MOSCOW • Russia is set to re-elect Mr Vladimir Putin to a historic fourth Kremlin term today, as the country faces increasing isolation over a spy poisoning in Britain and a fresh round of US sanctions.
Mr Putin, who has ruled Russia for almost two decades, is polling at around 70 per cent and is sure to extend his term to 2024 despite a lacklustre campaign.
In the run-up to the election, he and a compliant state media have sought to reinforce his image as the man who restored stability and national pride after the humiliating collapse of the Soviet Union.
Mr Putin has also sought to emphasise Russia's role as a major world power, recently boasting of its ''invincible'' new weapons and doubling down on Moscow's support for the Syrian regime in a bloody civil war.
Rising tensions with the West over the poisoning of former double agent Sergei Skripal in Britain, and new sanctions from Washington over alleged election meddling, strengthen the impression of a Russia at loggerheads with the rest of the world. Mr Putin, who has run under the slogan ''A strong president - a strong Russia'', has declined to take part in televised debates and shot no new material for his own campaign advertisements.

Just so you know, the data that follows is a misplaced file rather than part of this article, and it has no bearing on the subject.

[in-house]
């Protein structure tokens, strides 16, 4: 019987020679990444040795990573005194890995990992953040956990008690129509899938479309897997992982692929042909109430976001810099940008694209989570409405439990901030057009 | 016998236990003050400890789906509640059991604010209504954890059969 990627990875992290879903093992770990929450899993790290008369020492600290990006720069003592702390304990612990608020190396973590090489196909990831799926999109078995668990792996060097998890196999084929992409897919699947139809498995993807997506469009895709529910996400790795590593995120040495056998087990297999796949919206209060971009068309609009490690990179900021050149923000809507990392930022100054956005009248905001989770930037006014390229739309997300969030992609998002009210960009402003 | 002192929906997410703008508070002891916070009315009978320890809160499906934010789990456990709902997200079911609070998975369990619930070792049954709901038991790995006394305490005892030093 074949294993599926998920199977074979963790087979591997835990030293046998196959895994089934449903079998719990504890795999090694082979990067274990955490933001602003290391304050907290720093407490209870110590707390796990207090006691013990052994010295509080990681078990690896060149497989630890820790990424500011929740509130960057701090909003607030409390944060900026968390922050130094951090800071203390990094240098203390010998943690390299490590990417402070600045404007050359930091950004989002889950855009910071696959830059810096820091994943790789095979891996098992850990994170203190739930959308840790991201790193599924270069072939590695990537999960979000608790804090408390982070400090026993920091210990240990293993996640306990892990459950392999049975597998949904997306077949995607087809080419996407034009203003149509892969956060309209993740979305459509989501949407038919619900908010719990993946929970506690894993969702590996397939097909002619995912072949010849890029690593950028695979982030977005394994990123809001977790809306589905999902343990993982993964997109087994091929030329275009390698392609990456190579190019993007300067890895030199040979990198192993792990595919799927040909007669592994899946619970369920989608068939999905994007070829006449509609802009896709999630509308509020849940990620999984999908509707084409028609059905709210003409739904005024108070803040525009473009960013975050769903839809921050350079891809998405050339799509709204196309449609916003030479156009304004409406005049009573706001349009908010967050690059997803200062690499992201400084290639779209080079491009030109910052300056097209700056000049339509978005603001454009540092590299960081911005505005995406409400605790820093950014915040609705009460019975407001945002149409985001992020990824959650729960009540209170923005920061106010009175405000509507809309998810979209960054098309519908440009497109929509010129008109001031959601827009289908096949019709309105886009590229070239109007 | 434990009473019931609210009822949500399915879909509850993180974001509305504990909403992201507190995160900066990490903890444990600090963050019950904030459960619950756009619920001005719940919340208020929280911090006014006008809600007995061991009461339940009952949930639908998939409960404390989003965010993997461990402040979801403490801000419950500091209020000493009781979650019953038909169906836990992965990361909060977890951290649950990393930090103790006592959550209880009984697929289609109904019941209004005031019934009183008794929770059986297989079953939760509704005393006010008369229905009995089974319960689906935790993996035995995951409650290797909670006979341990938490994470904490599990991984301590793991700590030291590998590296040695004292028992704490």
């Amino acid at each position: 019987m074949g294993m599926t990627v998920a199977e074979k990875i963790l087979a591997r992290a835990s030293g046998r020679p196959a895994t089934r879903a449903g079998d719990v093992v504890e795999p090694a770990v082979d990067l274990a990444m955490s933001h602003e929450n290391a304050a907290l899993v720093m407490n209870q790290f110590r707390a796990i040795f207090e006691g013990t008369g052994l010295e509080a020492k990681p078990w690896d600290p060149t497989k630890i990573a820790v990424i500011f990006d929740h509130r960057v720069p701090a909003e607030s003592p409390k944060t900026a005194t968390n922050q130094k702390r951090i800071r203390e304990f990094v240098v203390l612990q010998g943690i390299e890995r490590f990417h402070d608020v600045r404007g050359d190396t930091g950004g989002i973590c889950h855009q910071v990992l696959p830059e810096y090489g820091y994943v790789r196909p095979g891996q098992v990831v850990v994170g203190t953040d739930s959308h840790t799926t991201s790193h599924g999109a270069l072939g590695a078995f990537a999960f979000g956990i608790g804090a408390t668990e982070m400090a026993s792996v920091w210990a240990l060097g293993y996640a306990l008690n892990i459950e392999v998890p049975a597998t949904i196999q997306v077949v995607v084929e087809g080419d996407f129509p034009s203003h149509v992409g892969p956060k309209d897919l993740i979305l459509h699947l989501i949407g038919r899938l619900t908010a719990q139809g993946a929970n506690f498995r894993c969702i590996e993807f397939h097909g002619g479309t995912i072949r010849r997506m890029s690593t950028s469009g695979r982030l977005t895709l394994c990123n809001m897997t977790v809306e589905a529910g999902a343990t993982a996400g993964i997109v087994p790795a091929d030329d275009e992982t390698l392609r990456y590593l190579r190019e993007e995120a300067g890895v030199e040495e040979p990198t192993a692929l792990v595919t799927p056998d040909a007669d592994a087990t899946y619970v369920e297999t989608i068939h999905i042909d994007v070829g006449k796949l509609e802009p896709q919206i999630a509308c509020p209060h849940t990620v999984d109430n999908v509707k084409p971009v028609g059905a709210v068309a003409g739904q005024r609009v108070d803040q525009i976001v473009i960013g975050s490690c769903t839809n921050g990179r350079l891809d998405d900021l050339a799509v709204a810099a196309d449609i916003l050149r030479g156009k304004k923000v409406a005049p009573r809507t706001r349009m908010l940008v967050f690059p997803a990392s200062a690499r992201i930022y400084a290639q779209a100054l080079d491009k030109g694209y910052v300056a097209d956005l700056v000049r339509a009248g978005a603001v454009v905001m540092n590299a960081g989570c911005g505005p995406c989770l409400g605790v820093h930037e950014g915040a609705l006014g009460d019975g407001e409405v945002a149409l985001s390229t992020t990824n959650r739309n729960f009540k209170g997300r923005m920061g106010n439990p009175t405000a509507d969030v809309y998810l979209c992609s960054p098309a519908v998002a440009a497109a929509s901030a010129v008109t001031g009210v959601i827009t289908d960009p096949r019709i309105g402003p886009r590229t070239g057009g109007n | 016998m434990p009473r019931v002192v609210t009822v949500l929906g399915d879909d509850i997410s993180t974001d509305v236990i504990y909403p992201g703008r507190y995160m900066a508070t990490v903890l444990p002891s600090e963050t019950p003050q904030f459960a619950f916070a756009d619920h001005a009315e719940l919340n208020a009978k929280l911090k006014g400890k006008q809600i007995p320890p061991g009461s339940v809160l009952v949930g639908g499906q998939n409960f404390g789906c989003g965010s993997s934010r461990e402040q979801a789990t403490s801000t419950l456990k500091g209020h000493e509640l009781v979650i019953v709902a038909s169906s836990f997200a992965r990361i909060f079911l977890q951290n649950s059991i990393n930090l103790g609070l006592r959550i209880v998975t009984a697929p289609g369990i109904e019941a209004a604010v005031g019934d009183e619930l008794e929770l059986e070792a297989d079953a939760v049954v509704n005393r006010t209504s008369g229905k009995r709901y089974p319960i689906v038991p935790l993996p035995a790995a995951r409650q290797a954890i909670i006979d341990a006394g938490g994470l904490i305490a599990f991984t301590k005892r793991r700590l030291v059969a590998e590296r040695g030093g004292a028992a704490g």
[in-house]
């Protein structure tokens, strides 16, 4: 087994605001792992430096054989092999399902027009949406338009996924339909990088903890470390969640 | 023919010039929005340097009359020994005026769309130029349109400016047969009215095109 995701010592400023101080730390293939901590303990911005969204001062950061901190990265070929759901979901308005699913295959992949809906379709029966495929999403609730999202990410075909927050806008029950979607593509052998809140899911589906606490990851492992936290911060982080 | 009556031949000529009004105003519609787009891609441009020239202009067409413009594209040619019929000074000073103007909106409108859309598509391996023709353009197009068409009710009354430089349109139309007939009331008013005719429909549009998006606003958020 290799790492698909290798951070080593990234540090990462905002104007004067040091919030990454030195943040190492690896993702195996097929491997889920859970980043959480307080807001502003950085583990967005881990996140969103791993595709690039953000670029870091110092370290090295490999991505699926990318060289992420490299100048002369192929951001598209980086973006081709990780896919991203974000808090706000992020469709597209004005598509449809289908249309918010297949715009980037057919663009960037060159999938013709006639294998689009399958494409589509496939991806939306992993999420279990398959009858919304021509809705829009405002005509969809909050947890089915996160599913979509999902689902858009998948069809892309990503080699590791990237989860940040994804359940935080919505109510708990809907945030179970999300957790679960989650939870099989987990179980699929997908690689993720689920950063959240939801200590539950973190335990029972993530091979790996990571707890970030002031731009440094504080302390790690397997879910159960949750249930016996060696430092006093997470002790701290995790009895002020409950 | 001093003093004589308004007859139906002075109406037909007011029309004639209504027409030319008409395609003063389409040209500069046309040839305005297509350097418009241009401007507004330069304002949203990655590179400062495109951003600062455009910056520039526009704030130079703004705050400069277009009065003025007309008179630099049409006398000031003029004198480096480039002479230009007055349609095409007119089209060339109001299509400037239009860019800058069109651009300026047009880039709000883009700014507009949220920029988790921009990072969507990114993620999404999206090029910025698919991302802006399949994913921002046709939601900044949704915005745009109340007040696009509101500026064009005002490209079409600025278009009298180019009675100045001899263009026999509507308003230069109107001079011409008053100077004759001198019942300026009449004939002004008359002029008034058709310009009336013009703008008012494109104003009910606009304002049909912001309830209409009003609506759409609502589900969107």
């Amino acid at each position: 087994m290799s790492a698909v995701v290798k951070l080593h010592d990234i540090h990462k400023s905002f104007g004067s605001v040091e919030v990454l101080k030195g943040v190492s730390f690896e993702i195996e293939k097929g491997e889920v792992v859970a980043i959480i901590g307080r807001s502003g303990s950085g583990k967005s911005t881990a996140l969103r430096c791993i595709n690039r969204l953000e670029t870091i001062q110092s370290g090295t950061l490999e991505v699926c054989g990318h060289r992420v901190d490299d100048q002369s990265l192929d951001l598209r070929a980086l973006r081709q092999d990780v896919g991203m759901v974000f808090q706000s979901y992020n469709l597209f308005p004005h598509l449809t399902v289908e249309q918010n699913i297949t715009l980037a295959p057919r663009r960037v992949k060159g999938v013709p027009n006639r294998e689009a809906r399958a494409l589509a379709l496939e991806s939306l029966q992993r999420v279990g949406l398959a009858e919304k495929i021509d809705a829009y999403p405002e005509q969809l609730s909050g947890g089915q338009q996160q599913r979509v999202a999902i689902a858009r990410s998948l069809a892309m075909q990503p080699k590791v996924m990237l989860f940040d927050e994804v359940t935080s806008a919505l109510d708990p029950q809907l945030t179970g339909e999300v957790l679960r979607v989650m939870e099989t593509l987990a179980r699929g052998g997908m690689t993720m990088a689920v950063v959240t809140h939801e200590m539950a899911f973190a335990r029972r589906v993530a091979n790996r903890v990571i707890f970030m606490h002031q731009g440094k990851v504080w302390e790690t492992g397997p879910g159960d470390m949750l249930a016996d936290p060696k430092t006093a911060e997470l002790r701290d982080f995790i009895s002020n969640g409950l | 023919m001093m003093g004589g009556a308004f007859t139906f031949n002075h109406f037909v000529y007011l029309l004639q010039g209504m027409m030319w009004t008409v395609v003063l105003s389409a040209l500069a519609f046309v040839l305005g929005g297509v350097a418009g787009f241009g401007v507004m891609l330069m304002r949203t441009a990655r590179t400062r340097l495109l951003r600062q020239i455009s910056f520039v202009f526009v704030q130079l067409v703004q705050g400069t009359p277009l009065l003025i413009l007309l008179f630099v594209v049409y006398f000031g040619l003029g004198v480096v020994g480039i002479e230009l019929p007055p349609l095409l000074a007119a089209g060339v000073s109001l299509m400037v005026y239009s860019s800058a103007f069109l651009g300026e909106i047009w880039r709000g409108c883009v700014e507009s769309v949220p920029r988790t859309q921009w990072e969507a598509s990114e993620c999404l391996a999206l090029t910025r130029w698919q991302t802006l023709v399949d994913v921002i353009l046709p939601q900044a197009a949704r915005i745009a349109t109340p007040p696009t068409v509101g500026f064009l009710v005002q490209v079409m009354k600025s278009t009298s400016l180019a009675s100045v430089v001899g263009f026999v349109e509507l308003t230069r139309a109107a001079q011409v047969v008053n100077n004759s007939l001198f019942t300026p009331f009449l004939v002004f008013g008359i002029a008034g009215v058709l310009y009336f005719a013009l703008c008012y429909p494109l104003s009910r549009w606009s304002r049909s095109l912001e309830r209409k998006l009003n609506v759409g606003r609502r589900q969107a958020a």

He is up against seven other candidates, including millionaire communist Pavel Grudinin and ex-reality TV host Ksenia Sobchak, but none are polling more than 8 per cent.
The authorities are seeking a high turnout to add greater legitimacy to a new term for Mr Putin, who is already Russia's second-longest serving leader since Joseph Stalin.
Polls opened in Russia's far east yesterday and close in Kaliningrad today. Overall turnout is expected to be between 63 and 67 per cent, according to official pollsters.